The President lauded Clapper as “one of our nation’s most experienced and most respected intelligence professionals” during his address, and hopes the former Air Force general’s extensive military and intelligence community background will yield a successful confirmation process.
Clapper is currently the under secretary of defense for intelligence and previously headed up both the National Geospatial-Intelligence Agency and the Defense Intelligence Agency. Clapper thanked Obama for the nomination and noted that he was “honored, and daunted by the magnitude of the responsibilities of the position of DNI,” according to the White House Web site.
Previous directors have also been daunted, and confounded by the DNI role. Since its inception via the Intelligence Reform and Terrorism Prevention Act of 2004, three different people have occupied the post. If confirmed, Clapper would be the fourth in five years, and beyond his normal duties would be burdened with proving that the role is even worthwhile.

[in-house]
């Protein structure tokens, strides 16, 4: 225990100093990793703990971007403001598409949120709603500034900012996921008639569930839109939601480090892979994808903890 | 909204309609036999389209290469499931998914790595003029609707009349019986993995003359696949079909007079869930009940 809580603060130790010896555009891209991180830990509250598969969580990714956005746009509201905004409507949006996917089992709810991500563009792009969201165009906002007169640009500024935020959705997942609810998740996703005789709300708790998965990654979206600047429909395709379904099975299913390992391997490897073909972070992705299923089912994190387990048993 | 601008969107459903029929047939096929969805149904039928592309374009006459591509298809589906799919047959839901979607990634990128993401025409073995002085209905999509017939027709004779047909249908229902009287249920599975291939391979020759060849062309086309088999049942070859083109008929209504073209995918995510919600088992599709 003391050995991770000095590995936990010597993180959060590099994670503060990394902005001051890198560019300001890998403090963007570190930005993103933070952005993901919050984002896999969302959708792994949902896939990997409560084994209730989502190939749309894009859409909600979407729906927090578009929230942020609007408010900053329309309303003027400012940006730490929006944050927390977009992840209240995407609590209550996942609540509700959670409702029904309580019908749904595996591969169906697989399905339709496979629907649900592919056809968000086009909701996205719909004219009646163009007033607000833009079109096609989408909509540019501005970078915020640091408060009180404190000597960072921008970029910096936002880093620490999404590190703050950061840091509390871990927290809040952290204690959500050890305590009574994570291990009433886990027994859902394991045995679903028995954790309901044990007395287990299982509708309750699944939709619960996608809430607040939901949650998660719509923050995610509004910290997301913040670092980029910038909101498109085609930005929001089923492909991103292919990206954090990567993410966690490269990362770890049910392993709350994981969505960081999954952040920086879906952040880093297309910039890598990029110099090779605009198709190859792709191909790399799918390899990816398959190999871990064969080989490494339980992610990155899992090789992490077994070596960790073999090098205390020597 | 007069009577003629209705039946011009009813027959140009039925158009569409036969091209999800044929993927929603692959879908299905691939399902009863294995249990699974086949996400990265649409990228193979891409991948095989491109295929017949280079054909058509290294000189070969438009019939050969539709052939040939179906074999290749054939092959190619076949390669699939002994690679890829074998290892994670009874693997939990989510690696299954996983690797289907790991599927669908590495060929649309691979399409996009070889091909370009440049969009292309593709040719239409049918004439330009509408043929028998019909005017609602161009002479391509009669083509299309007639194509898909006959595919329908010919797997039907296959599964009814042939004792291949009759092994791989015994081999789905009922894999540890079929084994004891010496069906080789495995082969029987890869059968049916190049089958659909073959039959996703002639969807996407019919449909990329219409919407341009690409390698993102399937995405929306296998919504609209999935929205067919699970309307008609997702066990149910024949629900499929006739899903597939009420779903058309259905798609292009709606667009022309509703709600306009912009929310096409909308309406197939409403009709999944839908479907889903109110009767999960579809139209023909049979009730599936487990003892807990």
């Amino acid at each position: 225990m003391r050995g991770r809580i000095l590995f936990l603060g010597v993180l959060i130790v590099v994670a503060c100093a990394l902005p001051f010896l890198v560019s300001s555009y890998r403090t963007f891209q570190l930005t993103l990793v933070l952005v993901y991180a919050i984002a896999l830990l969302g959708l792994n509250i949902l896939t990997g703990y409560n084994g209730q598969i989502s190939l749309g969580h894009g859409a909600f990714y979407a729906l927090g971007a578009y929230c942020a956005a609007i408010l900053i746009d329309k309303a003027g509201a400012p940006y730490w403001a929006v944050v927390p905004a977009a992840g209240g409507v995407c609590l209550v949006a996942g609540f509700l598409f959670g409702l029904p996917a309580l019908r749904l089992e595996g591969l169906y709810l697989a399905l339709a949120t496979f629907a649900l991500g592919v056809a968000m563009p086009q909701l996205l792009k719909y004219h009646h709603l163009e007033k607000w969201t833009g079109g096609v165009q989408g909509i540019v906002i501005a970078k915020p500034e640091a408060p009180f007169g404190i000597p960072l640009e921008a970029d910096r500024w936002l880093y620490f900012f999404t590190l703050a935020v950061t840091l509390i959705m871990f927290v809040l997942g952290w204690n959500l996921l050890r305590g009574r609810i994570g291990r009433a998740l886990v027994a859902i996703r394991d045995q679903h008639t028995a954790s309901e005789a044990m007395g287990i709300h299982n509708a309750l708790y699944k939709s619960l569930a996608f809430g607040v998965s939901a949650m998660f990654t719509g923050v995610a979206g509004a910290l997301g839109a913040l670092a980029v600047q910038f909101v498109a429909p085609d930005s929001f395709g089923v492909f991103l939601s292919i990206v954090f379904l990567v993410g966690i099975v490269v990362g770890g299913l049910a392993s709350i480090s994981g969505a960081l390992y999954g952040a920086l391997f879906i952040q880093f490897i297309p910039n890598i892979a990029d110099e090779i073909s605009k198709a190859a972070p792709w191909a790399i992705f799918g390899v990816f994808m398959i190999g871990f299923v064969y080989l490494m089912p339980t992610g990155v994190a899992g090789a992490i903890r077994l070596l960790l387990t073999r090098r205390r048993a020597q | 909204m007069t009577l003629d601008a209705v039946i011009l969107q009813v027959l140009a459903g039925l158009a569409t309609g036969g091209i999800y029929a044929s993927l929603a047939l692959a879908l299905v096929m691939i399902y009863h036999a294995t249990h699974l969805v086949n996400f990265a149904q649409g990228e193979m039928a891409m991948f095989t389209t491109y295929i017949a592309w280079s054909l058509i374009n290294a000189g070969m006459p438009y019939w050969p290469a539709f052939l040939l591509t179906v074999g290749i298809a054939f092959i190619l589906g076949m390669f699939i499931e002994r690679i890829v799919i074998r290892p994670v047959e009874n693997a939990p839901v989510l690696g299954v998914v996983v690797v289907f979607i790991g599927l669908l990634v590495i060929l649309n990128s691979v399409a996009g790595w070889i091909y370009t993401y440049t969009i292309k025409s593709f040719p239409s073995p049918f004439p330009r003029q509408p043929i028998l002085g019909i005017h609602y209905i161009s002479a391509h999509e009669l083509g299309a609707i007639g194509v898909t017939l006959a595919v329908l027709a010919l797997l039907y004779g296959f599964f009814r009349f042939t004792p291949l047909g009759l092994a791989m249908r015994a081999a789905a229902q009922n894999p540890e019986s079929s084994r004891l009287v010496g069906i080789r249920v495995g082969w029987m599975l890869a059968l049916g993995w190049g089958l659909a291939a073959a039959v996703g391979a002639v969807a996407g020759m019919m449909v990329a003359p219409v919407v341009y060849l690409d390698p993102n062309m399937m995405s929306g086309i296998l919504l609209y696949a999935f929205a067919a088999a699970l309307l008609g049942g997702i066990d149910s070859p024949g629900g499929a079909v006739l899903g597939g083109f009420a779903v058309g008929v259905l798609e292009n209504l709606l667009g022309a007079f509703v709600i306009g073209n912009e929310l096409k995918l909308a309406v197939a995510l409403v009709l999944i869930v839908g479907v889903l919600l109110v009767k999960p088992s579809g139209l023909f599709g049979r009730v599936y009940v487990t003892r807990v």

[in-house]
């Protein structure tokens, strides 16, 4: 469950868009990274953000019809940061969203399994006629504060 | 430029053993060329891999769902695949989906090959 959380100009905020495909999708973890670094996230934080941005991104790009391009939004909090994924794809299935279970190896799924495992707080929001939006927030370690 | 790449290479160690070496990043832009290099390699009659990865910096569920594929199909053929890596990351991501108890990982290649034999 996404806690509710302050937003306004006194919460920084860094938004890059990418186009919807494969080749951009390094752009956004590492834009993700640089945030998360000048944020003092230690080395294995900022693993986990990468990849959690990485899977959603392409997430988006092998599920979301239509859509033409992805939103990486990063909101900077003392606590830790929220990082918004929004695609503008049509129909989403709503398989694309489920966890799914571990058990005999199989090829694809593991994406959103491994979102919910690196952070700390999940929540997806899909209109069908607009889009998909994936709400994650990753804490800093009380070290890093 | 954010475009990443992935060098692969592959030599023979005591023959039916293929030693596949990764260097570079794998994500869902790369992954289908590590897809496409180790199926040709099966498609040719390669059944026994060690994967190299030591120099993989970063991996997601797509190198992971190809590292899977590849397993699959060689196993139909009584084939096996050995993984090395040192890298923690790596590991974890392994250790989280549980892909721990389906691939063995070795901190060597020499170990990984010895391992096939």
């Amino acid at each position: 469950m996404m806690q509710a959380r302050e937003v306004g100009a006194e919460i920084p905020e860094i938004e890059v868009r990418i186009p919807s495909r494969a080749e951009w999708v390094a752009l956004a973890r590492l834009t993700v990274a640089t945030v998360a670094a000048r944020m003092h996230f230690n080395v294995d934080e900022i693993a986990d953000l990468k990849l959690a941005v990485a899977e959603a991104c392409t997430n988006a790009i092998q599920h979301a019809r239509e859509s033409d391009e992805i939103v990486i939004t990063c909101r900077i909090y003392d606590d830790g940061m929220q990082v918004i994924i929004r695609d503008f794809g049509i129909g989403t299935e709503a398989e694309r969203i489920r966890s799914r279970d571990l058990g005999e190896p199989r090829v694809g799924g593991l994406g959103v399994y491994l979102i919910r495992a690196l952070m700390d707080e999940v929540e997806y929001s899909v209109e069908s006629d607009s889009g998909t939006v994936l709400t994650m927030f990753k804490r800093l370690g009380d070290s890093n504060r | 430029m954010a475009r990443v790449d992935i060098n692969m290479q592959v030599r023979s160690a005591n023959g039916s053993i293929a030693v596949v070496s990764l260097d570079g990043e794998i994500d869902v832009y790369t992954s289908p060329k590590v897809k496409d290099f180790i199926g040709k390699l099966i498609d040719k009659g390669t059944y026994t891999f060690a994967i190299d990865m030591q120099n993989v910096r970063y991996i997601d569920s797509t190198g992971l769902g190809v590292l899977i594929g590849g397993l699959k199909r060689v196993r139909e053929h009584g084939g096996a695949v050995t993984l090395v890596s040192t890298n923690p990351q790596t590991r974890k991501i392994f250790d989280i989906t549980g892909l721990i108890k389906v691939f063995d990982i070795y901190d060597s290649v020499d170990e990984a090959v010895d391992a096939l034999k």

The director of national intelligence is responsible for briefing and advising the President, National Security Council and Homeland Security Council on pivotal matters relating to intelligence and national security. The DNI is also the head of the 16-member intelligence community, a role previously carried out by the director of central intelligence.
But former DNI’s, like Blair, struggled to maintain authority over the labyrinthine network of agencies that comprise the intelligence community. Dr. Jay Williams, a professor of political science at Loyola University and retired Captain in the U.S. Naval Reserve, believes that organizational shortfalls may undermine the DNI’s ability to operate effectively.
“The problem is organizational,” Williams said. “The DNI doesn’t have authority over the others no matter what it says in the legislation. Unless he controls the budget, unless he can force decisions at the human level, at the organizational level, it just isn’t that effective.”
The director position was created after the September 11 terrorist attacks in response to perceived intelligence lapses, and was recommended in a report issued by the 9/11 Commission.